To grow and evolve, companies and nonprofits must be willing to take risks. Some risks yield smash successes; others reveal problems no one saw coming.
Knowledge gained in the school of hard knocks has helped shape many successful CM programs. For example:
Back in 1999, General Mills’ Yoplait brand ran an under-the-lid donation program that did not specify there was a $100,000 cap on donations. Georgia’s attorney general investigated and argued the company owed millions. General Mills avoided court by agreeing to make a five figure contribution to the National Breast Cancer Research Foundation. The company changed the wording on the Yoplait container in 2000 and has successfully run Save Lids to Save Lives ever since with Susan G. Komen for the Cure.
When it launched the Earthkeepers line in June 2008, Timberland offered to plant a real tree for each virtual tree consumers planted on Facebook. The company expected the program to build gradually to a million trees by 2010, but was overwhelmed when the initiative went viral. (See Margaret Morey-Reuner’s posting from those frenzied days for a great example of authenticity and openness in the face of a communications crisis.)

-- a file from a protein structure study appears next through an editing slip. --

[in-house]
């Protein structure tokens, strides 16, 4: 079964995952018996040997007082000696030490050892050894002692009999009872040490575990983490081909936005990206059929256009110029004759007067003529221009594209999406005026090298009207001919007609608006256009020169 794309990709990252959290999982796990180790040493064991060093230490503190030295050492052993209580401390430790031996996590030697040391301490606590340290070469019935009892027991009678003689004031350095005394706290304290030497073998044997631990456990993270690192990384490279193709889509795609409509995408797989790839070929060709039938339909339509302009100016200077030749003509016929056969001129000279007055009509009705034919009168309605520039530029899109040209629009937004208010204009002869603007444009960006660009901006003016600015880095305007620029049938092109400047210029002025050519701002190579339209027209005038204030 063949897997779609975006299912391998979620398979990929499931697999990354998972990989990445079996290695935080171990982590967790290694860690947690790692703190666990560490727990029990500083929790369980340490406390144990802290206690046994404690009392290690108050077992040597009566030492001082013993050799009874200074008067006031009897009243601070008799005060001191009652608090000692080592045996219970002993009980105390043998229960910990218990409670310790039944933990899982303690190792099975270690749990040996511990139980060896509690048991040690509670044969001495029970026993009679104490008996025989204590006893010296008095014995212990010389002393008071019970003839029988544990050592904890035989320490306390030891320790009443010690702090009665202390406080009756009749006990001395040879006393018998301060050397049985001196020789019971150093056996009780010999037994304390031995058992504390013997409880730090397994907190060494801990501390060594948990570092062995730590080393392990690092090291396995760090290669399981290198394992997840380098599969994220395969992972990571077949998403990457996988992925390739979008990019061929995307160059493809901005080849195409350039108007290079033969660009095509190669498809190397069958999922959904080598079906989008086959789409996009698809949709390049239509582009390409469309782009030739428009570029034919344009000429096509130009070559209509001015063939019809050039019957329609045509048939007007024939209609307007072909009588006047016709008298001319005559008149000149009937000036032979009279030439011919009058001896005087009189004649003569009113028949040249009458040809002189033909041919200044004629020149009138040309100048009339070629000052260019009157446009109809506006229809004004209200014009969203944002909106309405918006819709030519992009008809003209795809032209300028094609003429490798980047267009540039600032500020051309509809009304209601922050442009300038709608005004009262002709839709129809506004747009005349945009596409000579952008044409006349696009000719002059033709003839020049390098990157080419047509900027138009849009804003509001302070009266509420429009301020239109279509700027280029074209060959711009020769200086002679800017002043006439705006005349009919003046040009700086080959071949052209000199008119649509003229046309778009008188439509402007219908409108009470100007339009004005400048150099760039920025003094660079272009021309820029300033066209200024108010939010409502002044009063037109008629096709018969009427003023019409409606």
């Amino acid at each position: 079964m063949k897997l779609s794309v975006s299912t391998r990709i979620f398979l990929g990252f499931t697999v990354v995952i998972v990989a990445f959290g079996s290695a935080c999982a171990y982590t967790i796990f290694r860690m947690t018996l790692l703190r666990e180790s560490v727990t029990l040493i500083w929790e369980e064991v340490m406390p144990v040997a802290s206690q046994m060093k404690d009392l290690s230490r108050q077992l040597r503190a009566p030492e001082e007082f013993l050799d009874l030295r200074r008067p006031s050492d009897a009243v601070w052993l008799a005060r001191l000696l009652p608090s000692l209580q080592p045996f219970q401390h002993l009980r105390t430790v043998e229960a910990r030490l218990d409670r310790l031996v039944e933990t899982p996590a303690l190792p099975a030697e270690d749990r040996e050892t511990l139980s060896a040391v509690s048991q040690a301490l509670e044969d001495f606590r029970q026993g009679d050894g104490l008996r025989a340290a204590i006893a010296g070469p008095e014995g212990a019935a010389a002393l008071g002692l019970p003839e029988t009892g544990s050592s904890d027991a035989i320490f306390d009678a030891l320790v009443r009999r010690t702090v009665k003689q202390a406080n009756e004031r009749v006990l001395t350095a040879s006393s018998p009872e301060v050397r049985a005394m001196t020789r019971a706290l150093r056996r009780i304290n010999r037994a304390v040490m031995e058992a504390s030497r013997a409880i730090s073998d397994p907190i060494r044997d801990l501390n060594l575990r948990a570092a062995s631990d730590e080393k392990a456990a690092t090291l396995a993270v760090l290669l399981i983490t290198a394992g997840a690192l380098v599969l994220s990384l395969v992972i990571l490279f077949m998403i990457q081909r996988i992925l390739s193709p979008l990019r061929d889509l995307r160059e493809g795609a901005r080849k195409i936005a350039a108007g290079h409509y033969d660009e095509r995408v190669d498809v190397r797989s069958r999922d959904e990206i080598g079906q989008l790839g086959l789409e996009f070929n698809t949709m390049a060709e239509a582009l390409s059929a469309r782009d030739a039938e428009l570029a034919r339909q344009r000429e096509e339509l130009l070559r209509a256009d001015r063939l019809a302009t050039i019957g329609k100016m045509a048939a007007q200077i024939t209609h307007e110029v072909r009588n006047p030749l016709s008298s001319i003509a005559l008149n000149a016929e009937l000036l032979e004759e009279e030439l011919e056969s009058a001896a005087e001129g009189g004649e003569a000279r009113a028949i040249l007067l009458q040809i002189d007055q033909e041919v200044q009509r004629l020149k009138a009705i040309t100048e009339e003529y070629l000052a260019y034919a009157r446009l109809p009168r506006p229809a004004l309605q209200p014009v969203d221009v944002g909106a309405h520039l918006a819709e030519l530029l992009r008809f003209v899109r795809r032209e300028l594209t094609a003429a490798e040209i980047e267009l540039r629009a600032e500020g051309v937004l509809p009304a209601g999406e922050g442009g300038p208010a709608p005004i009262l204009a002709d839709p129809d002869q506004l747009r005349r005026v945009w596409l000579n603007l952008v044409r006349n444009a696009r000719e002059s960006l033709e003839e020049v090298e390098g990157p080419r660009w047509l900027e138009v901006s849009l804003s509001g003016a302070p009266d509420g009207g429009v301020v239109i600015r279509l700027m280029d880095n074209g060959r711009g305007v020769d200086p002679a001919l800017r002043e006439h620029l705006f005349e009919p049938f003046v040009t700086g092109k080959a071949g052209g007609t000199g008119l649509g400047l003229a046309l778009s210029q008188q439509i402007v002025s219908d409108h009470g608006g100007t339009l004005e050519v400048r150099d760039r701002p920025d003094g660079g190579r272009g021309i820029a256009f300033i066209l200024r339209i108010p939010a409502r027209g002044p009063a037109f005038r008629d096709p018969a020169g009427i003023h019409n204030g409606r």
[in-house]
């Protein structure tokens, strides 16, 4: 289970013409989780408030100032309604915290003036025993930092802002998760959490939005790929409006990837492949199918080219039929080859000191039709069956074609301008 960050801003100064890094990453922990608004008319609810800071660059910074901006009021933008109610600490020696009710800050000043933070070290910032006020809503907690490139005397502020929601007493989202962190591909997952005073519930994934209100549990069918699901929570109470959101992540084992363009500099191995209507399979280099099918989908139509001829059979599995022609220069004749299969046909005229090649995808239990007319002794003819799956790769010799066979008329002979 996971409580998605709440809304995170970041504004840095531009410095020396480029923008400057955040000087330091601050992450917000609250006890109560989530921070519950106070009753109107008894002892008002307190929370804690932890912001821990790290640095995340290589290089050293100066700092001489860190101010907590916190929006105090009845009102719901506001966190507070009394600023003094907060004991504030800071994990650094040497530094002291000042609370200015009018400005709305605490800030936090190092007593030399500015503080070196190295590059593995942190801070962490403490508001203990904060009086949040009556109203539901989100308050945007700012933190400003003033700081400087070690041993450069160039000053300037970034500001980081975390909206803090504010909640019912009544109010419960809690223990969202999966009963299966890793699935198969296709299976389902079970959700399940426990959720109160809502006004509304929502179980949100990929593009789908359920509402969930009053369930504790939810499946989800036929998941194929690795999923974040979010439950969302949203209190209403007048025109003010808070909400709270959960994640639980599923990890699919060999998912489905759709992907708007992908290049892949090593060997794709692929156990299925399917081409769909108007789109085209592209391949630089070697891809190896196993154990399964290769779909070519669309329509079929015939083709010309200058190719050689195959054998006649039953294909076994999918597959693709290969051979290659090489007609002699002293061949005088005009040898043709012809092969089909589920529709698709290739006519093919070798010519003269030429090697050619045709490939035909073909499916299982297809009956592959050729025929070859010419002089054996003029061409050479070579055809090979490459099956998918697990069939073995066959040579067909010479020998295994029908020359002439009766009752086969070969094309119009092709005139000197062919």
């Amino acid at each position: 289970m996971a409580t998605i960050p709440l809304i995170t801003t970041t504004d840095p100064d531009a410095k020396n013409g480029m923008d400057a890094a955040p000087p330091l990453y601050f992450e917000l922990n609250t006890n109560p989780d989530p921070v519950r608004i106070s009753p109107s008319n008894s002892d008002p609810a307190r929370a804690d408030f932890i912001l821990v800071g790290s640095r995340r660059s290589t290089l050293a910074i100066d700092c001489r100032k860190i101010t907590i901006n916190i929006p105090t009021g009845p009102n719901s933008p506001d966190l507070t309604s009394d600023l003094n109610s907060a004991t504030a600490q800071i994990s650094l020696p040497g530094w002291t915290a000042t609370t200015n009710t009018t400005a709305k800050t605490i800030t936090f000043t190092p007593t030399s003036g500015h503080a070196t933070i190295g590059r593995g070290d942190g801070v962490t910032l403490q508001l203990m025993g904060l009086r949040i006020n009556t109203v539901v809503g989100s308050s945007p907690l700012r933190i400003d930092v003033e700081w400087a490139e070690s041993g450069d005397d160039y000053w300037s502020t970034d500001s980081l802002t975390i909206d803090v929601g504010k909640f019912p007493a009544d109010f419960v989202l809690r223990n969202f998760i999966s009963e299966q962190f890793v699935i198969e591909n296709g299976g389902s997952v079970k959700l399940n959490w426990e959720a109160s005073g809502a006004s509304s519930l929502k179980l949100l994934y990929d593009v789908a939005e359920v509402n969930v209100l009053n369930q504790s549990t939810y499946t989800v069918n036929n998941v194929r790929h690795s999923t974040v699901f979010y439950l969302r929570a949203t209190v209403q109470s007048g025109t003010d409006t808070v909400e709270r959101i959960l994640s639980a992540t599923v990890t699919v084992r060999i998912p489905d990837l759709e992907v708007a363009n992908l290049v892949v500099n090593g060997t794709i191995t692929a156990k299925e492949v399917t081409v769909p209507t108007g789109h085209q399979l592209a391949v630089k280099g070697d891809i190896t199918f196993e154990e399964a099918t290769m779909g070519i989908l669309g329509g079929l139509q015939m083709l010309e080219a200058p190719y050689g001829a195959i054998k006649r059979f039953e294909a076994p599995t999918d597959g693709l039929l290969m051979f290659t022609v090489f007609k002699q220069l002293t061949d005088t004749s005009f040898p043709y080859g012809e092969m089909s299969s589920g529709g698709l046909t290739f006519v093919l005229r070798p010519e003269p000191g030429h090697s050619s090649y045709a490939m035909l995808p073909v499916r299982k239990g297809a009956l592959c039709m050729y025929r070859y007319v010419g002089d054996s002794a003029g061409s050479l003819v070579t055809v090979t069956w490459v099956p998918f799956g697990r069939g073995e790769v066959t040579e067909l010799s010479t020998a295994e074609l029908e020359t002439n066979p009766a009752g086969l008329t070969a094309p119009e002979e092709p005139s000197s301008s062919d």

Now that Timberland has figured out how to better manage massive forestation projects and social media campaigns, it has made a 5 million tree commitment and recently launched a new virtual forest program.
If these examples sound familiar, it could be that you’ve heard them at past CMF conferences. I urge our speakers to share what’s worked and what has not because the greatest learning is often contained in aspects of programs that didn’t go as planned.
Hope to see you at CMF2011 on June 1 & 2 as we share the stories behind the stories of cause marketing today.
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